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China Heritage Quarterly:Wangfu, the Princely Mansions of Beijing

来源:China Heritage Quarterly    作者:    2007-12-01

 This issue of China Heritage Quarterly takes as its focus the Princely Mansions of Beijing.

In 2003, the Ministry of Culture announced that the mansion of Prince Gong near Qianhai and Houhai (also known as Shichahai) in Beijing, the garden of which was already a popular tourist destination, would be renovated and reopened on the eve of the 2008 Beijing Olympics as the Prince Gong Mansion Museum (Gong Wangfu Bowuguan, also to be known as the Princely Mansion Musuem), an institution that will reflect the history and cultural impact of the numerous princely mansions in the former capital of the Qing dynasty (1644-1911).

On the eve of the 2008 Olympic year, we are featuring articles on Prince Gong’s mansion and its attached garden, as well as discussing the fate of Prince Chun’s mansion nearby. We also conisder the history and heritage of another one of the city’s fallen princely residences, that of Dorgon, Prince Rui. We will return to the theme of Princely Mansions in Issue 14 (June 2008), the focus of which will be ‘Beijing, the Invisible City’.

In the Articles section of this issue Bruce Doar writes about the former residence of the writer and official Ji Xiaolan, and Kelly Layton who is working on a cultural history of dust in Beijing discusses the transformation of Qianmen. In this same section we also reproduce a 1961 lecture by the noted translator David Hawkes on Chinese Studies, one that relates to our own work in promoting ‘New Sinology’.

In New Scholarship we introduce the Beijing Cultural Heritage Protection Center, an active and enterprising NGO based in Beijing that is undertaking work to preserve oral histories of old Beijing and its transformations. We also have a report on a November 2007 conference on the noted guohua artist Li Keran by Claire Roberts and a review of a book on reading Chinese fiction by John Minford that underscores a new dimension of our work, that related to the heritage of China’s written culture. In conclusion, we introduce a new book by Geremie R. Barmé on the Forbidden City produced under the aegis of the China Heritage Project.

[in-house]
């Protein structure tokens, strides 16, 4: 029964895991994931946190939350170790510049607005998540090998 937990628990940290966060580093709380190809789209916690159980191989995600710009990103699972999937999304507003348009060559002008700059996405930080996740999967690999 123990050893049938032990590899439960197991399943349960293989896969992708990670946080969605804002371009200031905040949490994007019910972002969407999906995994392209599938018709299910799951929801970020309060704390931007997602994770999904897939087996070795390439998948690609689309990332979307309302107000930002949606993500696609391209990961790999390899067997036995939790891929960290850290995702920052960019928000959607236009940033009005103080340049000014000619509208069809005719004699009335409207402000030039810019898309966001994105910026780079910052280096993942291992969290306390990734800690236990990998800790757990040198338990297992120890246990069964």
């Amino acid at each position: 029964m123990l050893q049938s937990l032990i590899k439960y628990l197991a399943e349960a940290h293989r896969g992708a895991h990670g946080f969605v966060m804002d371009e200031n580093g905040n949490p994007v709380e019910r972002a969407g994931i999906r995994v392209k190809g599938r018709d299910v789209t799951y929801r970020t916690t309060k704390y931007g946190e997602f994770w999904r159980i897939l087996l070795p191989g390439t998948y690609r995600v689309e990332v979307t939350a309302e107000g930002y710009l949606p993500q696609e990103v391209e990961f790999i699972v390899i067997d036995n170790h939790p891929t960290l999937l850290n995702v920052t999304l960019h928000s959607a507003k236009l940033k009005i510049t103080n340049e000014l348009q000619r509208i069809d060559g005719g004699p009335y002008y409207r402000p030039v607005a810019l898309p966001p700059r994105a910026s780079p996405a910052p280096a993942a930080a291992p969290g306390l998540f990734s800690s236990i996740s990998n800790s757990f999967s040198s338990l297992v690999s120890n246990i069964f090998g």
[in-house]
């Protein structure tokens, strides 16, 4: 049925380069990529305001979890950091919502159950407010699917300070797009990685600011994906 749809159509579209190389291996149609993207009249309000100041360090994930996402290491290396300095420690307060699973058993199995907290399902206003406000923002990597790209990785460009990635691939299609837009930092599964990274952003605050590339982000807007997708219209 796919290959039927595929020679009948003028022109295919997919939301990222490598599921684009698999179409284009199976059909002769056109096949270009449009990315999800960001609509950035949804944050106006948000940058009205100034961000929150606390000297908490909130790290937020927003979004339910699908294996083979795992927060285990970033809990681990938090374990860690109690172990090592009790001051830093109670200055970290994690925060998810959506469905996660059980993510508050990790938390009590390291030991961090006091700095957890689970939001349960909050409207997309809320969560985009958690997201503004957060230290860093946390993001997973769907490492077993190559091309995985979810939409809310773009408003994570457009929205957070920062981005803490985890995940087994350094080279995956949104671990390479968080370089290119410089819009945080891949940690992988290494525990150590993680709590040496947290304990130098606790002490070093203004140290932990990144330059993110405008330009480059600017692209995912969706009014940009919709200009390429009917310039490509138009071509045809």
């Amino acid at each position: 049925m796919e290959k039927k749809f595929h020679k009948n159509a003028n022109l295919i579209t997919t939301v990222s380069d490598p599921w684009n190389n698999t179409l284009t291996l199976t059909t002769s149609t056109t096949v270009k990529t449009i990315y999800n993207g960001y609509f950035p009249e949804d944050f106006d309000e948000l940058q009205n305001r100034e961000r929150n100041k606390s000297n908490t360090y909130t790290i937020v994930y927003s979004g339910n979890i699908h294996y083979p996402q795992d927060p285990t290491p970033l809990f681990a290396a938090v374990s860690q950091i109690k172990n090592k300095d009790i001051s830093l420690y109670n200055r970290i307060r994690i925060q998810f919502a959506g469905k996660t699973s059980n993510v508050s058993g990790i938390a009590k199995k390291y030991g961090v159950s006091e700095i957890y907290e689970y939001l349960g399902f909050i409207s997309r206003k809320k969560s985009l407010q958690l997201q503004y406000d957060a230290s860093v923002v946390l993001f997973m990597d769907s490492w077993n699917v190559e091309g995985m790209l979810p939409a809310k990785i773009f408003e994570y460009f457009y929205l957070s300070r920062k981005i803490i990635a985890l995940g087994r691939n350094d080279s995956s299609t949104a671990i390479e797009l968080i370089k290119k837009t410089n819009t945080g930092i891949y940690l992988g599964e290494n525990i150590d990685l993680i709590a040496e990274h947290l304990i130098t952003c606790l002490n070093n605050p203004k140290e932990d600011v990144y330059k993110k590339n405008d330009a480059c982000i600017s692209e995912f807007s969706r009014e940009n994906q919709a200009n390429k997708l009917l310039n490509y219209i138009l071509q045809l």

The next issue of China Heritage Quarterly, Issue 13 (March 2008), will be guest edited by John Minford and Claire Roberts. It will take as its focus the zhai (齋), or the scholar’s studio.

Princely Mansions

Fig.1 Distribution of princely mansions in the Inner City of Beijing at the height of the Qing dynasty. From Hou Renzhi, ed., The historical geography of Beijing (Beijing chengshi lishidili), Beijing: Yanshan Chubanshe, 2000, p.162.

Princely mansions (wangfu 王府) dotted the Inner City (Nei Cheng, also known in English as the ‘Tartar City’) of the Qing-dynasty capital of Beijing. These residences, consisting of interconnected courtyards, large ceremonial halls, intimate apartments and often spacious gardens, were the focus of the nobility of China’s last great dynasty, as well as being a focal point for the support and evolution of many aspects of late-traditional culture that has nurtured elements of the twentieth-century Beijing temper.(Fig.1)

Although dozens of these princely mansions survived into the revolutionary era (1948-), albeit in various states of repair, today one can only visit the Garden of Prince Gong’s Mansion (Gong wangfu huayuan) on Liuyin Street near Qianhai, and the Residence of Song Qingling at Jishui Tan, once part of Prince Chun’s Mansion (Chun wangfu), popularly called the ‘northern mansion’ (beifu, see ‘Prince Gong’s Folly’ and ‘The Vicissitudes of Prince Chun’s Mansion’ respectively in the Features section of this issue).(Fig.2)

In November 2007, Prince Gong’s Mansion was formally dedicated by the Ministry of Culture as the Princely Mansion Museum (Wangfu Bowuguan, although it is still also known as the Prince Gong Mansion Museum). Undergoing extensive restoration since 2006 and with its old occupants forced to vacate, the extensive muiltiple-courtyard complex is scheduled to open to the public in June 2008, shortly before the Beijing Olympics. The Ministry of Culture declared the restored mansion and new museum to be part of a general strategy to ‘forge a princely mansion culture’ (dazao ‘wangfu’ wenhua) that recognizes the place of the material heritage of the princely mansions of the former Manchu-Qing capital and the role of the nobility of Qing China in the creation of late-traditional Chinese culture.